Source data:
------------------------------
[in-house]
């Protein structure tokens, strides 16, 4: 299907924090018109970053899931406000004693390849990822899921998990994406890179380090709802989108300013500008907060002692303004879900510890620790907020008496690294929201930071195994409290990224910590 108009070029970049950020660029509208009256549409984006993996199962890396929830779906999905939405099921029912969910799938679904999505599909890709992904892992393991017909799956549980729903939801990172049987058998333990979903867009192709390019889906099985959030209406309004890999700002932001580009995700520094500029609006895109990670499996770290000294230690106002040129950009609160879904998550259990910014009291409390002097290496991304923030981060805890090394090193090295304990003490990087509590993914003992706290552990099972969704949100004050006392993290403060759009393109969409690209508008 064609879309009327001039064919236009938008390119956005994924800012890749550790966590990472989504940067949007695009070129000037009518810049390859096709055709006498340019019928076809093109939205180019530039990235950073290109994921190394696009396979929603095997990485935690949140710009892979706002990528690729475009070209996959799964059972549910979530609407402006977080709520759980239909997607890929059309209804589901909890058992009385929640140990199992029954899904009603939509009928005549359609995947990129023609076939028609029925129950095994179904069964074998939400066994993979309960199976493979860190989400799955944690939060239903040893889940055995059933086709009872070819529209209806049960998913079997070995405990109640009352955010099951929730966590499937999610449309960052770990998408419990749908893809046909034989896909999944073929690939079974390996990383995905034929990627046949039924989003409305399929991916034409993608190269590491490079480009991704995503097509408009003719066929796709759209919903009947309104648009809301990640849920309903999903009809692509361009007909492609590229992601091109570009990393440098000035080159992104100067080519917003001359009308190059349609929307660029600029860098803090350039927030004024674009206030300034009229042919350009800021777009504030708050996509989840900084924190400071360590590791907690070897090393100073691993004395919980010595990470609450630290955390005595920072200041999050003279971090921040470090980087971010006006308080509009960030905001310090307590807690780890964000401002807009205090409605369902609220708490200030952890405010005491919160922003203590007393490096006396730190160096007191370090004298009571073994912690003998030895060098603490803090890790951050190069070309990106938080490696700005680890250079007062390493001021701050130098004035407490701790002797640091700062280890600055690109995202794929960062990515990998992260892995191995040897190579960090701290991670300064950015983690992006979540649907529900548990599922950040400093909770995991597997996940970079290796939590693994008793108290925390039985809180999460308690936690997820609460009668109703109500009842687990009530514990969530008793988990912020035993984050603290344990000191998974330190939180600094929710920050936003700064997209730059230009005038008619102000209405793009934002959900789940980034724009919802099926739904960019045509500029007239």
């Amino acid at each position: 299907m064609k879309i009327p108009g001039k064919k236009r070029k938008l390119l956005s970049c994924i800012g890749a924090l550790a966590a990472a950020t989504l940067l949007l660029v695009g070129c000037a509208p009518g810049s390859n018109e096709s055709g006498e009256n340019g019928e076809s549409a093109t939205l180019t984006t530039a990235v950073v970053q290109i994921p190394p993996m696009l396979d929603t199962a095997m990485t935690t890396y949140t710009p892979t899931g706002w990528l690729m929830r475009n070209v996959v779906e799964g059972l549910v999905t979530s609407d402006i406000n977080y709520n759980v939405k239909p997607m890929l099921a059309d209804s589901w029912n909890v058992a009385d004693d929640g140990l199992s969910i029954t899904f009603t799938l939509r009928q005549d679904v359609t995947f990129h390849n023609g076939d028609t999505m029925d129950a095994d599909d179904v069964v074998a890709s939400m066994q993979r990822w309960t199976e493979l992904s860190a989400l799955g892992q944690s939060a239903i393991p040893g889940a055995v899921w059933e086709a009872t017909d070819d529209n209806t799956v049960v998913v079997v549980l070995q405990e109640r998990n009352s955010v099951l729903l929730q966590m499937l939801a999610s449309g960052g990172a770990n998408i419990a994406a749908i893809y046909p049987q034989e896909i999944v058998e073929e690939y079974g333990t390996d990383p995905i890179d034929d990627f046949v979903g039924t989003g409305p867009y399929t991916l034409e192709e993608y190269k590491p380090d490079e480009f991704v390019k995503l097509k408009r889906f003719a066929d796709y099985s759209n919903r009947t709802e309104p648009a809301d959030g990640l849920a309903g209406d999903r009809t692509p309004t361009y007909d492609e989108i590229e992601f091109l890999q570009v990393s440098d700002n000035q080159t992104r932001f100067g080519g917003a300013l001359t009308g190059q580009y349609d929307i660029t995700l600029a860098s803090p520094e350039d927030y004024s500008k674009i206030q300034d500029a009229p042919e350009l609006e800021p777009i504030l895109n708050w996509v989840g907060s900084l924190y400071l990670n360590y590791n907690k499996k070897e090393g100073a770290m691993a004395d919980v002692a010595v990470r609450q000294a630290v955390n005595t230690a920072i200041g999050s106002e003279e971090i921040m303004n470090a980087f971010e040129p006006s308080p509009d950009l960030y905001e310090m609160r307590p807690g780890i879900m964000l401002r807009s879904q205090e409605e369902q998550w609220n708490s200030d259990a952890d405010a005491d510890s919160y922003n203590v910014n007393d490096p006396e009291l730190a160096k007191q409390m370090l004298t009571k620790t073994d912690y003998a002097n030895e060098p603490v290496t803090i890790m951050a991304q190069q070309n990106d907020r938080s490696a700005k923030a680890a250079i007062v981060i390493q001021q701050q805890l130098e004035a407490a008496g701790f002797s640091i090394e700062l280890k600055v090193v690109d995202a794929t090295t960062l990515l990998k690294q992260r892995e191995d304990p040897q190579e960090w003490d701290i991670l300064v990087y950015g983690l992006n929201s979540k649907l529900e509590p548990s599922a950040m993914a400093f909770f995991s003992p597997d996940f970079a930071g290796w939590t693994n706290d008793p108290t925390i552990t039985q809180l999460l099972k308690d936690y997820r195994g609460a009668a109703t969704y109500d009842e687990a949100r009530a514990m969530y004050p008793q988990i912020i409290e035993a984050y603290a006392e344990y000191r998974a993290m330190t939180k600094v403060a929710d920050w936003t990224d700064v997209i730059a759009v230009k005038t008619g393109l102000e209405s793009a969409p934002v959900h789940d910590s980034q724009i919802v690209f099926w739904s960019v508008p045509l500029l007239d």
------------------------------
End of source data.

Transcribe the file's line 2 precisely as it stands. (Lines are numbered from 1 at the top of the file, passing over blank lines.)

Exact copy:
């Protein structure tokens, strides 16, 4: 299907924090018109970053899931406000004693390849990822899921998990994406890179380090709802989108300013500008907060002692303004879900510890620790907020008496690294929201930071195994409290990224910590 108009070029970049950020660029509208009256549409984006993996199962890396929830779906999905939405099921029912969910799938679904999505599909890709992904892992393991017909799956549980729903939801990172049987058998333990979903867009192709390019889906099985959030209406309004890999700002932001580009995700520094500029609006895109990670499996770290000294230690106002040129950009609160879904998550259990910014009291409390002097290496991304923030981060805890090394090193090295304990003490990087509590993914003992706290552990099972969704949100004050006392993290403060759009393109969409690209508008 064609879309009327001039064919236009938008390119956005994924800012890749550790966590990472989504940067949007695009070129000037009518810049390859096709055709006498340019019928076809093109939205180019530039990235950073290109994921190394696009396979929603095997990485935690949140710009892979706002990528690729475009070209996959799964059972549910979530609407402006977080709520759980239909997607890929059309209804589901909890058992009385929640140990199992029954899904009603939509009928005549359609995947990129023609076939028609029925129950095994179904069964074998939400066994993979309960199976493979860190989400799955944690939060239903040893889940055995059933086709009872070819529209209806049960998913079997070995405990109640009352955010099951929730966590499937999610449309960052770990998408419990749908893809046909034989896909999944073929690939079974390996990383995905034929990627046949039924989003409305399929991916034409993608190269590491490079480009991704995503097509408009003719066929796709759209919903009947309104648009809301990640849920309903999903009809692509361009007909492609590229992601091109570009990393440098000035080159992104100067080519917003001359009308190059349609929307660029600029860098803090350039927030004024674009206030300034009229042919350009800021777009504030708050996509989840900084924190400071360590590791907690070897090393100073691993004395919980010595990470609450630290955390005595920072200041999050003279971090921040470090980087971010006006308080509009960030905001310090307590807690780890964000401002807009205090409605369902609220708490200030952890405010005491919160922003203590007393490096006396730190160096007191370090004298009571073994912690003998030895060098603490803090890790951050190069070309990106938080490696700005680890250079007062390493001021701050130098004035407490701790002797640091700062280890600055690109995202794929960062990515990998992260892995191995040897190579960090701290991670300064950015983690992006979540649907529900548990599922950040400093909770995991597997996940970079290796939590693994008793108290925390039985809180999460308690936690997820609460009668109703109500009842687990009530514990969530008793988990912020035993984050603290344990000191998974330190939180600094929710920050936003700064997209730059230009005038008619102000209405793009934002959900789940980034724009919802099926739904960019045509500029007239």